British Columbia

Outdoor enthusiast cries foul over B.C. Parks licence plates

A Vancouver man is calling out the province for what he says is misleading information about how much of the $50 fee for specialty B.C. Parks licence plates actually goes to enhance parks.

Province, ICBC say licence plate proceeds for B.C. Park Enhancement Fund were clearly stated

This is one of three new licence plates commemorating B.C. Parks. Part of the $50 fee for the plates goes towards the Park Enhancement Fund. (ICBC)

A Vancouver man is calling out the province for what he says is misleading information about how much of the $50 fee for specialty B.C. Parks licence plates actually goes to enhance parks. 

Blogger and outdoor enthusiast Steven Jones says he was surprised to recently discover that only $15 of that fee is put towards the province's Park Enhancement Fund

"There's a bigger question here of transparency and the way that they're running the park system," Jones said.

The province announced the new licence plates in January, explaining that "all net proceeds from the sale and ongoing renewals of B.C. Parks licence plates will be re-invested back into provincial parks."

It described the fund as "a transparent account where revenues enhance programs or services in provincial parks."

Jones says he emailed the province shortly after the announcement to ask exactly how much of the $50 fee would go towards supporting the parks.

"I asked in a very clear direct manner to the Ministry of Environment and received an unequivocal response that ... $33 would go towards the fund," he said.

Porteau Cove on the Sea to Sky Highway is featured on this special B.C. Parks licence plate. (ICBC)

CBC News obtained the email sent by the ministry's communications manager.

"Can you clarify on that $33? How much of that will go directly into the Park Enhancement Fund?" wrote Jones.

"The entire $33 will go into the park enhancement fund," the communications manager replied. 

Similarly, at the time of the announcement, an ICBC spokesman told CBC, "For every new B.C. Parks plate sold, $33 of the initial purchase price will go to B.C. Parks and the provincial government."

Messages posted on the Discover B.C. Parks Facebook page used the exact same language.

A B.C. Parks response to a post on its Facebook account explains that $33 of the initial purchase price of the B.C. Parks licence plates goes toward "B.C. Parks and the provincial government.' (Facebook)

Ministry, ICBC explain discrepancy

But when Jones crunched the most recent numbers from the province about the licence plates, he discovered only $15 of the fee is contributed to the fund — a difference of about $200,000 given how many people have bought the plates so far. 

"I think that some of the 11,000 people that stepped forward and put forward this $50 with the intention of making a donation to the B.C. parks fund are going to be a little bit upset that only $15 made it into the B.C. Parks system," Jones said.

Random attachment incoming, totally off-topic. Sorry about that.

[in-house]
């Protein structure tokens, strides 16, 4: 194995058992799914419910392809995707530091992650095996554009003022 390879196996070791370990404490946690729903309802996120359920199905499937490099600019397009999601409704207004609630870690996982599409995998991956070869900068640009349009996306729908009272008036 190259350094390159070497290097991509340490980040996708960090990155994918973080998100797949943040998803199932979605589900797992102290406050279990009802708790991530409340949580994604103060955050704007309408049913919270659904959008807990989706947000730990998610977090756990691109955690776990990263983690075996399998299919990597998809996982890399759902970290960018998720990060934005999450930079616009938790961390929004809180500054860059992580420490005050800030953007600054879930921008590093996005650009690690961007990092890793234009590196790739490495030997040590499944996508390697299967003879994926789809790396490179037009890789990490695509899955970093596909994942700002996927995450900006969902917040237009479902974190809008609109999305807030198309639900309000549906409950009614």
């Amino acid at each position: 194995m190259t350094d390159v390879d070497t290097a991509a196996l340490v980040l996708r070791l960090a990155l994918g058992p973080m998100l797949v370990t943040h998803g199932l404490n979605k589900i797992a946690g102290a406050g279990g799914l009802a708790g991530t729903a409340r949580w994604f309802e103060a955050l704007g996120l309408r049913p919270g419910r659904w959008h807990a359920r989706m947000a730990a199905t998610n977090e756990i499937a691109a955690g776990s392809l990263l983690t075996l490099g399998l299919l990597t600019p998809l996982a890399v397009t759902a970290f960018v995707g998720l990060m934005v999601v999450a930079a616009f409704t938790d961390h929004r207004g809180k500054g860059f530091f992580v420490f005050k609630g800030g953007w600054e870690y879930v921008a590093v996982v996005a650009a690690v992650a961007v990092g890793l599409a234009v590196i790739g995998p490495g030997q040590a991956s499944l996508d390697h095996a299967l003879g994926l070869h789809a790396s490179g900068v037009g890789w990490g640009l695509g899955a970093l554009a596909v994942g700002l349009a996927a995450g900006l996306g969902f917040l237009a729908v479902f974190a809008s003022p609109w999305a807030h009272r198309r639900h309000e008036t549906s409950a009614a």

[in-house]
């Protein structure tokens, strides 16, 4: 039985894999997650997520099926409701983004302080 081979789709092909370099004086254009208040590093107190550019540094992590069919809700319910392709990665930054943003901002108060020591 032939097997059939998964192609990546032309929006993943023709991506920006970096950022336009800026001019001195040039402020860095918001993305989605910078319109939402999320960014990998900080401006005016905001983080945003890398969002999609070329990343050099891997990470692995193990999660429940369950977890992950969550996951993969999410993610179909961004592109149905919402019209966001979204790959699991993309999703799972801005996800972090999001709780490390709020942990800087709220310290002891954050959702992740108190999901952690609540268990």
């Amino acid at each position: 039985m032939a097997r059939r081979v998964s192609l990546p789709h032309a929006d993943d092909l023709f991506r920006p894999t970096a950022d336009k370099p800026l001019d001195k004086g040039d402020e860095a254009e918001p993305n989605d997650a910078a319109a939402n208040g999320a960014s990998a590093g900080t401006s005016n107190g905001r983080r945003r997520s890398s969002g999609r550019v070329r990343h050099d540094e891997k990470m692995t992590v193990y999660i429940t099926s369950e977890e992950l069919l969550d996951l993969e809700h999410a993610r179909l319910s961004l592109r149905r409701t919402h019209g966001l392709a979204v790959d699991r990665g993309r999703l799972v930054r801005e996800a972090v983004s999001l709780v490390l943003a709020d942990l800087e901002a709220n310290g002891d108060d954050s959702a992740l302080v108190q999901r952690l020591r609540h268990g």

A spokesman with the ministry said the province's announcements always made it clear that it is only the net proceeds, or profits, from the licence plate sales that are contributed to the fund. 

B.C. drivers can pay up to 60 per cent more than Albertans for comparable vehicle insurance, according to the Insurance Bureau of Canada. (ICBC)

The spokesman said he couldn't speak to the email Jones received or to the $33 figure posted to the Facebook page. 

The breakdown the ministry gave for the $50 fee is as follows:

  • $18: new licence plate fee to provincial government. 
  • $15: directly to B.C. Parks.
  • $5: ICBC for cost recovery.
  • $7: plate manufacturing, shipping and handling.
  • $5: broker commission.

An ICBC spokesman similarly explained the discrepancy by breaking down the $33 as $15 towards the park fund and $18 towards the province as its standard plate fee cost.

But Jones says those responses don't explain the initial answer he was given about how much of the fee goes towards the park.

"I think that they knew what the net proceeds would be when they launched the program, and if it was only going to be $15 of every $50 that should have been announced up front," he said. 

As an avid outdoorsman who often frequents the province's parks, Jones says he wants to see more done to maintain them. 

"The government spends a lot of money to attract huge amounts of people to our parks from around the world and it fuels a $16-billion tourism industry," he said.

"The trails are being degraded, the signs are falling over, facilities are falling apart.

"Even if the $200,000 is not a lot in the scheme of the system, it would certainly make a meaningful impact to a trail, to signs and to facilities in the park system."

About the Author

Maryse Zeidler


Maryse Zeidler is a reporter for CBC News in Vancouver, covering news from across British Columbia. You can reach her at


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